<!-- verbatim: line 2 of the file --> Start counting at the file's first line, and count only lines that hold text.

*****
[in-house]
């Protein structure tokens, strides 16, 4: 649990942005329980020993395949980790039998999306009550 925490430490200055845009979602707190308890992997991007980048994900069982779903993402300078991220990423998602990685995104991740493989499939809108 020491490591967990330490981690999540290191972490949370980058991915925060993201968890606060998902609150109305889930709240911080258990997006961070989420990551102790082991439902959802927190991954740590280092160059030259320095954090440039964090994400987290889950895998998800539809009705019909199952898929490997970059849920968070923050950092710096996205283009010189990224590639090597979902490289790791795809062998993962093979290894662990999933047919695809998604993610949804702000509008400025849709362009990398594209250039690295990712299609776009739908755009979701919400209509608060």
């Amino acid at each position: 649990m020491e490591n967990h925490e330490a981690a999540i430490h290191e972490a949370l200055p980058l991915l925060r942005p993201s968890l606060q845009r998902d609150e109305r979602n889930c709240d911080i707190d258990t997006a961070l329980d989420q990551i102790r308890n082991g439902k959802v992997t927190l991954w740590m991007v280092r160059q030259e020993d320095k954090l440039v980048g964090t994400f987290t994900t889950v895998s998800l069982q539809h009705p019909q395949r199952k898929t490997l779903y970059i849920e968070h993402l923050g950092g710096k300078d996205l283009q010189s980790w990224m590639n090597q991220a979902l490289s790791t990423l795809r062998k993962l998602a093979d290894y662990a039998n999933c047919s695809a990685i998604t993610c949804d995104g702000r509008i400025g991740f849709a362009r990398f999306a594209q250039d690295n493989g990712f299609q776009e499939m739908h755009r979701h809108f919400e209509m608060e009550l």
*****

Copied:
């Protein structure tokens, strides 16, 4: 649990942005329980020993395949980790039998999306009550 925490430490200055845009979602707190308890992997991007980048994900069982779903993402300078991220990423998602990685995104991740493989499939809108 020491490591967990330490981690999540290191972490949370980058991915925060993201968890606060998902609150109305889930709240911080258990997006961070989420990551102790082991439902959802927190991954740590280092160059030259320095954090440039964090994400987290889950895998998800539809009705019909199952898929490997970059849920968070923050950092710096996205283009010189990224590639090597979902490289790791795809062998993962093979290894662990999933047919695809998604993610949804702000509008400025849709362009990398594209250039690295990712299609776009739908755009979701919400209509608060």